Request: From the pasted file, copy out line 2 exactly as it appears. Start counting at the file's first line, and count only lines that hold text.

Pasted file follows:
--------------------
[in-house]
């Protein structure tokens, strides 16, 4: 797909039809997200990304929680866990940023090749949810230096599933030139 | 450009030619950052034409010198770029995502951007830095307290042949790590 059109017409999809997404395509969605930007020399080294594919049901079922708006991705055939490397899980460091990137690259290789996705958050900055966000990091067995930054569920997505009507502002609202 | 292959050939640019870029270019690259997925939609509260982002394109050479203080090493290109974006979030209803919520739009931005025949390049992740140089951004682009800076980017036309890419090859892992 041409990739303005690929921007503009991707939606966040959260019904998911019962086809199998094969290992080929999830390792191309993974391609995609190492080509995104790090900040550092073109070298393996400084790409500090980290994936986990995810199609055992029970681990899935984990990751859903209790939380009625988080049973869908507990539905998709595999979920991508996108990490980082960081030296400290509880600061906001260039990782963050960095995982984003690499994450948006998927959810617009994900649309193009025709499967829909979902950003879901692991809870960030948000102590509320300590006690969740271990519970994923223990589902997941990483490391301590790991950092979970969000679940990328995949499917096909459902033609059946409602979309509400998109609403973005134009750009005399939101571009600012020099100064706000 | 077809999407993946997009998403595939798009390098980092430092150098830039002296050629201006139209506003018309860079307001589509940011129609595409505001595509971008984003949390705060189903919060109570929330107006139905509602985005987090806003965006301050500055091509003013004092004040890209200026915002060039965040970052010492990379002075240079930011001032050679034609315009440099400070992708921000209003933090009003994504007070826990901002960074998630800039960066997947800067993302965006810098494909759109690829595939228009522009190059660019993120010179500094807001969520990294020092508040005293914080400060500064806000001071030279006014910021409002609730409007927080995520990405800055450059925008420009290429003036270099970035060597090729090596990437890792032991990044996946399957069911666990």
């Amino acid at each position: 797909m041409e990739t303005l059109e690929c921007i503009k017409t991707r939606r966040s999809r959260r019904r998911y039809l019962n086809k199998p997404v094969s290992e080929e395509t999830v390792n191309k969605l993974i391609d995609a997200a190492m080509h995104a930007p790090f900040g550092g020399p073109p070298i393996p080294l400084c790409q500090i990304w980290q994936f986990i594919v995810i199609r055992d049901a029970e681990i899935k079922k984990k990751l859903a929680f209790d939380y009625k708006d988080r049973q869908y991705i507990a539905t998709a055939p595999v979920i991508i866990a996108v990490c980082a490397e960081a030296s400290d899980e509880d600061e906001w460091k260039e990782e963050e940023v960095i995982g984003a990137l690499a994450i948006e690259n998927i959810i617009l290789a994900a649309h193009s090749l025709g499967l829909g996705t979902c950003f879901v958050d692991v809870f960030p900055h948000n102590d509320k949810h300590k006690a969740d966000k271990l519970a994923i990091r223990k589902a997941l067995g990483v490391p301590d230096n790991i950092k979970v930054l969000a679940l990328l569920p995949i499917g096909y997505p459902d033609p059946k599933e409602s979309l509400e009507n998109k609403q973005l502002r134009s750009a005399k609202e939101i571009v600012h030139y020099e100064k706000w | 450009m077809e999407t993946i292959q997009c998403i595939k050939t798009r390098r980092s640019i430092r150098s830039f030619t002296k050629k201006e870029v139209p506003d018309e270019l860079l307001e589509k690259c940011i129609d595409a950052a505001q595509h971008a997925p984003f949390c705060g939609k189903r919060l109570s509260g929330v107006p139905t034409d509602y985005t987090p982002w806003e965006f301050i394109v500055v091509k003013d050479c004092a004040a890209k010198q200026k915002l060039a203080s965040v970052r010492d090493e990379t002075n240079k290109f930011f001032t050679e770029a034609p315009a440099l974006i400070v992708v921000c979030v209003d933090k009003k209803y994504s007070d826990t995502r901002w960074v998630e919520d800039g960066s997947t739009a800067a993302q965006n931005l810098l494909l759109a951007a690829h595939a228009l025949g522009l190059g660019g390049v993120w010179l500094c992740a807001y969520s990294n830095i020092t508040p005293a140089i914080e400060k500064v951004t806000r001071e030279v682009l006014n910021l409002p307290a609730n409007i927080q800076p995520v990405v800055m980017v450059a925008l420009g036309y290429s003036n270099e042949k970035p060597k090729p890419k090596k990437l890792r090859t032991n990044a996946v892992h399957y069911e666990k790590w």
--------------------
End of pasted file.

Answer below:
């Protein structure tokens, strides 16, 4: 797909039809997200990304929680866990940023090749949810230096599933030139 | 450009030619950052034409010198770029995502951007830095307290042949790590 059109017409999809997404395509969605930007020399080294594919049901079922708006991705055939490397899980460091990137690259290789996705958050900055966000990091067995930054569920997505009507502002609202 | 292959050939640019870029270019690259997925939609509260982002394109050479203080090493290109974006979030209803919520739009931005025949390049992740140089951004682009800076980017036309890419090859892992 041409990739303005690929921007503009991707939606966040959260019904998911019962086809199998094969290992080929999830390792191309993974391609995609190492080509995104790090900040550092073109070298393996400084790409500090980290994936986990995810199609055992029970681990899935984990990751859903209790939380009625988080049973869908507990539905998709595999979920991508996108990490980082960081030296400290509880600061906001260039990782963050960095995982984003690499994450948006998927959810617009994900649309193009025709499967829909979902950003879901692991809870960030948000102590509320300590006690969740271990519970994923223990589902997941990483490391301590790991950092979970969000679940990328995949499917096909459902033609059946409602979309509400998109609403973005134009750009005399939101571009600012020099100064706000 | 077809999407993946997009998403595939798009390098980092430092150098830039002296050629201006139209506003018309860079307001589509940011129609595409505001595509971008984003949390705060189903919060109570929330107006139905509602985005987090806003965006301050500055091509003013004092004040890209200026915002060039965040970052010492990379002075240079930011001032050679034609315009440099400070992708921000209003933090009003994504007070826990901002960074998630800039960066997947800067993302965006810098494909759109690829595939228009522009190059660019993120010179500094807001969520990294020092508040005293914080400060500064806000001071030279006014910021409002609730409007927080995520990405800055450059925008420009290429003036270099970035060597090729090596990437890792032991990044996946399957069911666990």